Evidencing Cushing's syndrome

When your veterinary surgeon suspects Cushing’s syndrome, they will perform blood and urine tests to confirm the diagnosis. This usually starts with an overall health screen – these are more generalised tests where your vet will search for clues that Cushing’s may be present.

Searching for Cushing’s clues

If the more generalised tests raise your vet’s suspicion further, or if the signs your dog is displaying make your vet suspect Cushing’s, then Cushing’s-specific tests will be performed, to confirm or disprove the diagnosis.

As the cortisol concentration in the blood fluctuates greatly throughout the day in both healthy dogs and dogs with Cushing’s, diagnosis cannot be confirmed by just one measurement of cortisol.

The two tests most commonly used to confirm diagnosis are the low-dose dexamethasone suppression test and the ACTH stimulation test. In most cases your pet will stay at the veterinary clinic while the tests are undertaken.

During this test, your dog will be injected with a drug called dexamethasone. In dogs that do not have Cushing’s, this injection will completely suppress the production of cortisol.

Your vet will determine this by first measuring the ‘normal’ level of cortisol in your dog’s blood. They will then take two further blood samples at 3-4 hours post injection of dexamethasone, and eight hours after injection.

In dogs without Cushing’s, the cortisol levels after injection of dexamethasone will be low when compared to ‘normal’ levels – as the injection of dexamethasone has stopped the dog’s adrenal glands from producing any cortisol.

In dogs with Cushing’s, the cortisol levels after injection of dexamethasone will remain elevated– as the dexamethasone is unable to suppress the increased amount of cortisol produced by dogs with the condition.

This test shows if your dog is overproducing cortisol by testing the response of the adrenal glands to stimulation by the hormone ACTH.

Your vet will undertake this test by first measuring the ‘normal’ level of cortisol in your dog’s blood. They will then inject a synthetic version of ACTH and take a further blood sample after one hour.

As ACTH naturally stimulates the production of cortisol, the cortisol levels after injection will increase beyond ‘normal’ levels in dogs without Cushing’s. However, this response is normally mild – with most healthy dogs producing a one-hour cortisol value of between 300-400 nmol/l.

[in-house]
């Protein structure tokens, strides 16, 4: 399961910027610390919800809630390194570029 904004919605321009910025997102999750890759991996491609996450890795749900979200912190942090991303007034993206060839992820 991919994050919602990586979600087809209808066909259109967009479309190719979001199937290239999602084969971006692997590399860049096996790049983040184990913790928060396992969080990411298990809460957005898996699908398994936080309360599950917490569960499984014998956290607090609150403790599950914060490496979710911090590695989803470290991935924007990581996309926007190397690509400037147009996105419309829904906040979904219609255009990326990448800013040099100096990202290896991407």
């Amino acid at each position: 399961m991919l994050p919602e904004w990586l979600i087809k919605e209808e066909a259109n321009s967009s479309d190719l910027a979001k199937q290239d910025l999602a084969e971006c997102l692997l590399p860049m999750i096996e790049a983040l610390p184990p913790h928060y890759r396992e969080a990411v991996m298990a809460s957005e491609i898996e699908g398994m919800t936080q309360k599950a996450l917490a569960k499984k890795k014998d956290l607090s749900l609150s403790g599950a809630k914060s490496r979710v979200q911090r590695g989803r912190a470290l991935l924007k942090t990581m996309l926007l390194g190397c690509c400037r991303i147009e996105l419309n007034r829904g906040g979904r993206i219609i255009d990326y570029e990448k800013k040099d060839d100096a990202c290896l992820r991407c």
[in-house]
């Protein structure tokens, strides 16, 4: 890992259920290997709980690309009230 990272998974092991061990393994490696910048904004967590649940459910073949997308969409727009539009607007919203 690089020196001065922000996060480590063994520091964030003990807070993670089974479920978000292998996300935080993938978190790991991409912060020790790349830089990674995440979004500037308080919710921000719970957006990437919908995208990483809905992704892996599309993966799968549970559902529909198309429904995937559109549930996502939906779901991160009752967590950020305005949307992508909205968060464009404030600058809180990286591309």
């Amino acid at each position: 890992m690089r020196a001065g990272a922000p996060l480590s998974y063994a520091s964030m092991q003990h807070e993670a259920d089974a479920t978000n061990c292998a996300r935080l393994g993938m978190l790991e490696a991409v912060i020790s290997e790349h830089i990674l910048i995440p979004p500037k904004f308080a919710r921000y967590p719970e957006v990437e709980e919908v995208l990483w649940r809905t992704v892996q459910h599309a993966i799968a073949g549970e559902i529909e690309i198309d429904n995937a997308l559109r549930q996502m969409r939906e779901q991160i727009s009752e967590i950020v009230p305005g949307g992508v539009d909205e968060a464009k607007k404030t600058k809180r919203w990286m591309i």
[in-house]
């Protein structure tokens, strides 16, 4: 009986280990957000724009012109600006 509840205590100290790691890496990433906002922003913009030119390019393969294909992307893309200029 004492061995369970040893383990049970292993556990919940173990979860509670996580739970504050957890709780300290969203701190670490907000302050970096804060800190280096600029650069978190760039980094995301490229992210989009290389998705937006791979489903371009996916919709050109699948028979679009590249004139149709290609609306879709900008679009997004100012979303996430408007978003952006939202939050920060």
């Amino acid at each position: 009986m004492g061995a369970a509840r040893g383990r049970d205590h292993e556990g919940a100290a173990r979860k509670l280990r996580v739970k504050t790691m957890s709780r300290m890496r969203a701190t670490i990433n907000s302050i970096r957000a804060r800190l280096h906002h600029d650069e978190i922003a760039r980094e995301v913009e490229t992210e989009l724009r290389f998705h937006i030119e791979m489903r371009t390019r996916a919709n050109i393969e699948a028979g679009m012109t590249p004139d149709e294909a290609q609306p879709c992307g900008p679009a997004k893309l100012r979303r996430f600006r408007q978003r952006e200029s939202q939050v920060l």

In most dogs with Cushing’s, cortisol production after injection of synthetic ACTH is much increased, and for the majority of cases a one-hour cortisol value of greater than 550-600 nmol/l will be seen.

However, it is important to remember that neither of these tests are perfect and your vet may have to perform both tests in order to gain a diagnosis. Equally, it may be that for your pet, repetition of tests over time is required. We recommend you speak to your vet in more detail about the diagnostic procedure for your individual dog.

Identified a case of Cushing’s?

Once initial tests have confirmed Cushing’s as the diagnosis, your vet may then discuss further tests to find out whether your dog has pituitary or adrenal disease. The decision to undertake these further tests will depend on the circumstances surrounding your pet individually.

The process of locating the cause of the Cushing’s may involve further blood testing or further diagnostic imaging – including ultrasound, MRI or CT scanning.

Dependent on individual circumstances, not every dog has their Cushing’s located – however, consideration should be given to these tests as they may offer up alternative treatment options and/or provide an idea of prognosis for your pet.

Leaving Cushing's condemnation behind

Once diagnosed with Cushing’s, there is an opportunity to bring back health and restore life. Through effective treatment it is possible to improve your dog’s quality-of-life and reduce the risk of your dog developing other conditions. 

Investigate treatment